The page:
Press Release – New Zealand Government
Justice and Ethnic Affairs Minister Judith Collins has welcomed the latest report of the United Nations Committee on the Elimination of Racial Discrimination on New Zealands progress at tackling racial discrimination and inequality.Hon Judith Collins
Minister of Justice
Minister for Ethnic Affairs
4 March 2013
Collins welcomes UN report on racial discrimination
Justice and Ethnic Affairs Minister Judith Collins has welcomed the latest report of the United Nations Committee on the Elimination of Racial Discrimination on New Zealand’s progress at tackling racial discrimination and inequality.
Ms Collins presented to the Committee on behalf of the New Zealand Government at a two-day meeting in Geneva, Switzerland, on 21 and 22 February.
“I am very pleased to say that during the review, the Committee noted New Zealand’s efforts to combat racial discrimination represented many examples of best practice globally and that these would be recommended to other countries.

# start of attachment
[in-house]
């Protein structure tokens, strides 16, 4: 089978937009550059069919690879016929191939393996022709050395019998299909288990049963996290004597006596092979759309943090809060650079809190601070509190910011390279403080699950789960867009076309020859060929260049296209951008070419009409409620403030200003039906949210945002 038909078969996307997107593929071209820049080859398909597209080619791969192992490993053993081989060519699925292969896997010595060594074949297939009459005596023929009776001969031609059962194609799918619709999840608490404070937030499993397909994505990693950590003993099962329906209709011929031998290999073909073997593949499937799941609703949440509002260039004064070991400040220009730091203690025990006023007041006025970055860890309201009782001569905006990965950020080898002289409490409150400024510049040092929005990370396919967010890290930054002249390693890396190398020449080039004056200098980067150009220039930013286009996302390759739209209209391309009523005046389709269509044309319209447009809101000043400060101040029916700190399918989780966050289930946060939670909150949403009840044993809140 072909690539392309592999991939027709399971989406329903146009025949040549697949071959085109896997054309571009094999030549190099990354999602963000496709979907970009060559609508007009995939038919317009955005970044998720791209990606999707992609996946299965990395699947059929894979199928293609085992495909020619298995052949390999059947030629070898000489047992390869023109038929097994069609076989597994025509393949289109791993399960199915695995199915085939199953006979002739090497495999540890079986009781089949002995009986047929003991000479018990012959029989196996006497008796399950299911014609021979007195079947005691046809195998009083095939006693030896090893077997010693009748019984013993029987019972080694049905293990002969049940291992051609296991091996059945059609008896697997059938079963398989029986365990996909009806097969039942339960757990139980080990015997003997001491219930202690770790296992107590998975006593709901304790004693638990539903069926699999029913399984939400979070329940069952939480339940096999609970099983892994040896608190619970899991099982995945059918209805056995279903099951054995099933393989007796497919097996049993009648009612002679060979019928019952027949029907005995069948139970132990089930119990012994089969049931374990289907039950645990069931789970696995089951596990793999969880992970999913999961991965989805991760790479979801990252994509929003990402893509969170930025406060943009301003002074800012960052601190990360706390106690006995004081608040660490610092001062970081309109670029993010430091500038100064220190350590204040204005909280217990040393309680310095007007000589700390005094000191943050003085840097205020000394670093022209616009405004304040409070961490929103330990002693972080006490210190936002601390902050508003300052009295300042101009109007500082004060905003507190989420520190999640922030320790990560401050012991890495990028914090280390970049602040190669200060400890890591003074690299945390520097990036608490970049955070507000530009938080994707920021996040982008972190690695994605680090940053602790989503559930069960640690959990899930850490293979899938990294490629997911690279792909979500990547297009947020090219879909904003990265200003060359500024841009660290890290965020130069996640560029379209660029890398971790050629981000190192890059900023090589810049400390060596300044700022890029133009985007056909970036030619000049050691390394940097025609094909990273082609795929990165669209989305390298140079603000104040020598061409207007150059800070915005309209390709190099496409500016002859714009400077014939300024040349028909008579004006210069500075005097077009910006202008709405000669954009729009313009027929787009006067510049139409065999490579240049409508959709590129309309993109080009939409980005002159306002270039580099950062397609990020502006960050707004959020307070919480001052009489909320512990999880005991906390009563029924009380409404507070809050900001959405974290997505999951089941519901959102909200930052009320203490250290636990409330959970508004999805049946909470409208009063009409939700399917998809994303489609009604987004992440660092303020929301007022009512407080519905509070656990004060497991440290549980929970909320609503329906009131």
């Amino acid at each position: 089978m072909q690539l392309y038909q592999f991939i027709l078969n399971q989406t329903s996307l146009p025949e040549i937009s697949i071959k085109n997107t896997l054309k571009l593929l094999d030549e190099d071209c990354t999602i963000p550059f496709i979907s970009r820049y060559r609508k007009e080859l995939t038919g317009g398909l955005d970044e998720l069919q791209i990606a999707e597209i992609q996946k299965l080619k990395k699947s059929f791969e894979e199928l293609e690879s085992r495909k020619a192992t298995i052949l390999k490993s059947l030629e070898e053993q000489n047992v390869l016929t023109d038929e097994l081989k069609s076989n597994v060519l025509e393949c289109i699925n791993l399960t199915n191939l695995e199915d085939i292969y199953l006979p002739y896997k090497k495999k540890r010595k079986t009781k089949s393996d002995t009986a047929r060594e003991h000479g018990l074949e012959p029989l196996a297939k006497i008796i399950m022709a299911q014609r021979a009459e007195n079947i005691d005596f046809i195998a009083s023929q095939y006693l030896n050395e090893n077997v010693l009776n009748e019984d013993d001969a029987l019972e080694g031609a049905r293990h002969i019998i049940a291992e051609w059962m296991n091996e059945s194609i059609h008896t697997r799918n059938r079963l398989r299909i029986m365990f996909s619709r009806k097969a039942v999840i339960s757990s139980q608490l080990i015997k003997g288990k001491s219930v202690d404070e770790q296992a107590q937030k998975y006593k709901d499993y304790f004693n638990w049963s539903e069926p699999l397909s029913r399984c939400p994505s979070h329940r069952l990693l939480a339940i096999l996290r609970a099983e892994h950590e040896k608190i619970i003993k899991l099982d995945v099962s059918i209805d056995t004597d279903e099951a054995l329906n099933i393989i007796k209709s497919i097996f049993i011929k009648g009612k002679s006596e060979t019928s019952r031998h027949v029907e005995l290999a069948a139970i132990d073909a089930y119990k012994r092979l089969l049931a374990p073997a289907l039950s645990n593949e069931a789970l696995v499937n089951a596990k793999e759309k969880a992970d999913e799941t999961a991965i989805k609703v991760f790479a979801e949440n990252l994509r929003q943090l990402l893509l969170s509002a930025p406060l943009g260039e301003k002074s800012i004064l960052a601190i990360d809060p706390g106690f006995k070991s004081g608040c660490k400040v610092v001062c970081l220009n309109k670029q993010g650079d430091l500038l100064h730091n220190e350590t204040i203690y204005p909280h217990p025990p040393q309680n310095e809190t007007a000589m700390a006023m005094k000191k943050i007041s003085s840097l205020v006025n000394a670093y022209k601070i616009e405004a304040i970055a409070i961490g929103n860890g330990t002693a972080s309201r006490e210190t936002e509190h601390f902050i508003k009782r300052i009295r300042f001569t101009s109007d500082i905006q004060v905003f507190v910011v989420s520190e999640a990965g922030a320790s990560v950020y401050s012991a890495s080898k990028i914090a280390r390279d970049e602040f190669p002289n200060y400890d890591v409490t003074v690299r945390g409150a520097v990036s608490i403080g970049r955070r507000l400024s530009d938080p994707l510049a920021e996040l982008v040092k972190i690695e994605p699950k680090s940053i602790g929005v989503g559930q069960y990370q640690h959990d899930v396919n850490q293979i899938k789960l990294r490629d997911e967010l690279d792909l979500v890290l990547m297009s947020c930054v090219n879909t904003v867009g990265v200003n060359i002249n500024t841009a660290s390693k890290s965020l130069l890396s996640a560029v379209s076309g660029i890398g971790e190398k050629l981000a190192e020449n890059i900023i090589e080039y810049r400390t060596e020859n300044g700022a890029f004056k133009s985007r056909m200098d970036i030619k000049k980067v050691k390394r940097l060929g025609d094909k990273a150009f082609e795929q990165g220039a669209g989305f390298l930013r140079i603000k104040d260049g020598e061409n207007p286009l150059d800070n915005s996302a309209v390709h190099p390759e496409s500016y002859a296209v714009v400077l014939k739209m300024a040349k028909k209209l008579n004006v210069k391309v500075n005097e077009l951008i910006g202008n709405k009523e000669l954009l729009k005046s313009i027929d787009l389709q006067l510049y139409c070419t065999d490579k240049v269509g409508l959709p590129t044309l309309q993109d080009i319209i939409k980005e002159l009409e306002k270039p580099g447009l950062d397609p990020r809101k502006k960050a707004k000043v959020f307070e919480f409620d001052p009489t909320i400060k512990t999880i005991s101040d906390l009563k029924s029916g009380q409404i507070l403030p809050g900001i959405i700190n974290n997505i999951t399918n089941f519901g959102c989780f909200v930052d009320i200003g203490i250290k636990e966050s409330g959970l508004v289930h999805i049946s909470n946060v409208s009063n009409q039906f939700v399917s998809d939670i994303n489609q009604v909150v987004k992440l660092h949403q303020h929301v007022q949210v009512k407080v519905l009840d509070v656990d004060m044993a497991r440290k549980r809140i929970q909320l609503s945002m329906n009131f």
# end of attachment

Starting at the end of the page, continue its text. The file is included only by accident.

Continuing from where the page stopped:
“The Committee specifically observed that New Zealand has put in place valuable programmes such as Better Public Services, Addressing the Drivers of Crime, the Youth Employment Package, the Alcohol and Other Drug Courts and the New Zealand Police ethnic strategy, aimed at improving ethnic relations and raising multi-cultural awareness.
“As an active player in the UN system, we are committed to meeting our obligations under the human rights treaties we are party to.
“New Zealand values diversity and prides itself on being an inclusive society. The convention mirrors the natural desire in every New Zealander to see that everyone is given a fair go.
“We will give serious consideration to the concluding observations made by the Committee, many of which are already being addressed, and will respond to them in due course,” Ms Collins said.
The UN’s 175 member countries are required to periodically report on the steps they take to eliminate racial discrimination, and to regularly appear before its Committee on the Elimination of Racial Discrimination.
The Committee is a panel of 18 independent experts elected by the convention’s member states. It last reviewed New Zealand in 2007. Its findings are not legally binding.